7 Invaluable Lessons Learned From Writing 300 Blog Posts
By Carly Stec
Yesterday marked my 300th contribution to The IMPACT Blog.
While I wish I could say that the road to 300 was paved with rose petals, it's been a long, strange trip.
Needless to say, the late nights, minor profanity, and seemingly endless revisions have taught me a lot about what works (and what doesn't.)
So I dove into the analytics and turned up my top 15 posts of all time to see what sort of insights I could pull from them.
Below you'll find 7 lessons that I've learned this year. Some are data-backed, others are inspired by my own experiences, yet both reveal a lot about business blogging best practices.
My top 15 most-viewed articles:
1) 4 Royalty Free Image Sites You Probably Didn’t Know About
2) How the Most Successful Software Companies Grow [SlideShare]
3) The Secret to Higher Email Marketing Open Rates
4) It’s Not Okay to Make These Email Marketing Mistakes
5) 5 Must Have Google Chrome Extensions You Needed Yesterday
6) 6 "Boring" Companies With Remarkable Marketing Strategies
7) 30 Quotes That Will Inspire You to Write Better Content
8) Does Your Website’s Homepage Answer These 4 Important Questions?
9) 3 Social Media Tools That Will Make Your Life Easier
10) 5 Quotes That Explain How Effective Social Media Marketing Works
11) How to Make Your "About Us" Page a Valuable Sales Tool
12) Content Isn’t Converting? Try This
13) The Worst Unsolicited Email We’ve Ever Seen
14) The 50 Best Pieces of Entrepreneurial Advice You’ll Ever Hear
15) 10 Practical Social Media Tips From Guy Kawasaki
7 lessons learned from writing 300 blog posts in one year:
1. Mondays rule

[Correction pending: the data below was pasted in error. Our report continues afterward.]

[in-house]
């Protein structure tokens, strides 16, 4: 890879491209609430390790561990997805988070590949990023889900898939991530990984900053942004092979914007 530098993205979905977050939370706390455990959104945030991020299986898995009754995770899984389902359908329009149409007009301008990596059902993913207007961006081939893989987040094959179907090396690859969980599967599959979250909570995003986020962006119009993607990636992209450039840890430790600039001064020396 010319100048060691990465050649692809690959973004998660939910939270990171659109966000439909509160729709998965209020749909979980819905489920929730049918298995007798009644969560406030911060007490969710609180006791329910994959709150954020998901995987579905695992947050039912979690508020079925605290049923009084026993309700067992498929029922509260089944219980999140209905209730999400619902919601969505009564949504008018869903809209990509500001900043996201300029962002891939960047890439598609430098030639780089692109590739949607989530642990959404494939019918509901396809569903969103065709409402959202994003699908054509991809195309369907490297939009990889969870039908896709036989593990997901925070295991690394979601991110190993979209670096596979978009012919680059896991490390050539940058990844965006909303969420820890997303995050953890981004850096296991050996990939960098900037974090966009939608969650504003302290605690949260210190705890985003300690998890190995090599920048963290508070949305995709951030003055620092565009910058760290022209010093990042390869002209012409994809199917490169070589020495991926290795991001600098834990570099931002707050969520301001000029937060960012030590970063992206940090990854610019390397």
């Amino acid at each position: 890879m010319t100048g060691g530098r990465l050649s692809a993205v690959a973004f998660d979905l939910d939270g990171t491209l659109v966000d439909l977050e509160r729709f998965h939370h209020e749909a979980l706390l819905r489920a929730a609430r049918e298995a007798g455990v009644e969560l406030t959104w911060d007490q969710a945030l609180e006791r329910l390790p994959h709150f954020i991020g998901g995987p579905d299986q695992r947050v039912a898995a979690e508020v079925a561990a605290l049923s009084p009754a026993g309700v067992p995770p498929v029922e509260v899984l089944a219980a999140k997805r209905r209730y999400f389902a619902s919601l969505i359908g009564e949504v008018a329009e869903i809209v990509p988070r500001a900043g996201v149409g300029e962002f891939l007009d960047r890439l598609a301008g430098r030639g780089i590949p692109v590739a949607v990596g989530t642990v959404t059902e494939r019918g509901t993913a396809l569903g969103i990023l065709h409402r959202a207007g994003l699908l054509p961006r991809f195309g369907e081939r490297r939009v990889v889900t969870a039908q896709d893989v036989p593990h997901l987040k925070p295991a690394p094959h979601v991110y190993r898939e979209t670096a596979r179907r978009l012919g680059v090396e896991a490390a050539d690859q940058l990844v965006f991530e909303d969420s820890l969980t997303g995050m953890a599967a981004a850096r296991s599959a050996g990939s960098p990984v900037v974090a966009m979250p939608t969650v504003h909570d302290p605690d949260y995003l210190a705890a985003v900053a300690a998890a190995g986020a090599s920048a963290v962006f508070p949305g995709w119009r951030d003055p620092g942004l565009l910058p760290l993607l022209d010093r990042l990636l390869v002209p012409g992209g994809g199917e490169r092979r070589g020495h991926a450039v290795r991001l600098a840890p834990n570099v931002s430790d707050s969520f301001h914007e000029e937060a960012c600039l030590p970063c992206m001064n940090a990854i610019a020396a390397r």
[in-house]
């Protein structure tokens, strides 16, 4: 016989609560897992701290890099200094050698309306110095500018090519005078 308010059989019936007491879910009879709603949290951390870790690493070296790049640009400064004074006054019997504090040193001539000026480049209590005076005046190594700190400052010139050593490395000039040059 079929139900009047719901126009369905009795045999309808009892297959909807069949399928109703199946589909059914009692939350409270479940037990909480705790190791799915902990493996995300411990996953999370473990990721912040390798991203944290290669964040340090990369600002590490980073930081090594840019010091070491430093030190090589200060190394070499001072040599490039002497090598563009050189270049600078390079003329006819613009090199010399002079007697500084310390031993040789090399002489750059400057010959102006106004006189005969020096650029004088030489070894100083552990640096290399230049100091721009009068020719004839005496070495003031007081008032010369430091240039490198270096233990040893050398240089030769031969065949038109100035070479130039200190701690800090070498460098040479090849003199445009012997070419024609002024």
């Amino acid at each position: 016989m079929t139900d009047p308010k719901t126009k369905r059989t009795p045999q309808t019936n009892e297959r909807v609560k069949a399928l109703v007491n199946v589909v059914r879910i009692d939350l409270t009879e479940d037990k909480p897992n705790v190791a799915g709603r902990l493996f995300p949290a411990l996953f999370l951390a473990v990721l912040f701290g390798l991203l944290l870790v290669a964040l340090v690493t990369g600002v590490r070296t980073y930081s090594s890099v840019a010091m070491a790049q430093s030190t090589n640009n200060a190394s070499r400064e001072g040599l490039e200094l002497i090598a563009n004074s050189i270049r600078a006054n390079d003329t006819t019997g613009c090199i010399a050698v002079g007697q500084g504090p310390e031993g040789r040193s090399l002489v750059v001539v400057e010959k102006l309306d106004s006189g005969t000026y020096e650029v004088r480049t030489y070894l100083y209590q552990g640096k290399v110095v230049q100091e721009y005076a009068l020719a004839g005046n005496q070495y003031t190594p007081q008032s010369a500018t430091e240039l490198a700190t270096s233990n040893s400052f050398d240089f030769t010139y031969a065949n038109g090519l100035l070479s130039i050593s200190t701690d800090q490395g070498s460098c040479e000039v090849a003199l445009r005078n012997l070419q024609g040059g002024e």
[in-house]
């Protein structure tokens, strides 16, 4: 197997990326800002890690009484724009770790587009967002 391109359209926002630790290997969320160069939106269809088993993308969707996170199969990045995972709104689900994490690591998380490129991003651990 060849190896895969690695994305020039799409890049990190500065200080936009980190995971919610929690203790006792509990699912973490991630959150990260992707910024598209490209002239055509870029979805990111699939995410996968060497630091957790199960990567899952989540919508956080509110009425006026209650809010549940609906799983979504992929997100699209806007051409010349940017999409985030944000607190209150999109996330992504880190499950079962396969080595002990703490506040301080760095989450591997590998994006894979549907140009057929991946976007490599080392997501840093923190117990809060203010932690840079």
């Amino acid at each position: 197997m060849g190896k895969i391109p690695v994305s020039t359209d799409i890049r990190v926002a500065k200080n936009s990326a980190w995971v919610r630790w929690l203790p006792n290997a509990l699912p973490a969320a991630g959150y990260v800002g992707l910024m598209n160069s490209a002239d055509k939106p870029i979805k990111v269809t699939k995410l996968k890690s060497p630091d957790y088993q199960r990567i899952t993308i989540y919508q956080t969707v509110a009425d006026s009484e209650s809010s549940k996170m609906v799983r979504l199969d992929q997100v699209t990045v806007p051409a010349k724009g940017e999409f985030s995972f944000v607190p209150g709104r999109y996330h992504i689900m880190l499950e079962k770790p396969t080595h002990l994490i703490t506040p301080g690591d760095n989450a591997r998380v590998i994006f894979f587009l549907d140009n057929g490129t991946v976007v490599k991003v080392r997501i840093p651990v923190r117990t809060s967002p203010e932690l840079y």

A while back I saw an infographic from KISSmetrics that revealed that the average blog usually gets the most traffic on Monday.
According to my own results, 40% of my top performing blog articles, were in fact, published on a Monday.
(Followed by 20% on Tuesdays, 6.66% on Wednesdays, 6.66% on Thursdays, 6.66% on Fridays, and 20% on Saturdays.)
While this doesn't mean that you should discredit every other day of the week, it's good information to keep tucked away for when it comes time to pick a launch date for that campaign you've been working on all quarter.
2. People love listicles
This is nothing we haven't heard before.
List posts have been sweeping the Internet for a while now, however, there is often speculation regarding whether or not they continue to hold their relevance.
According to my findings, over 50% of my most-viewed posts were, in fact, listicles.
The reason being that people are drawn to posts that set the expectation up front. List posts are explicit, in that the reader knows exactly what they're going to get out of the content before they even click it.
As a result, there is less risk attached and they are more inclined to take action.
3. Title length matters
Usability research has revealed that people are known to scan headlines, and they tend to take in only the first and last 3 words.
If that's the case, this implies that the ideal length for your blog title would be 6 words to ensure nothing is missed. (Source: KISSmetrics)
According to my 15 top performing posts, the average number of words in each title was 8, which is certainly not far from the suggested 6.
If you're looking for a good rule of thumb when it comes to title length, try to stick to less than 60 characters (with spaces), as the average character count for my top 15 was 53 characters.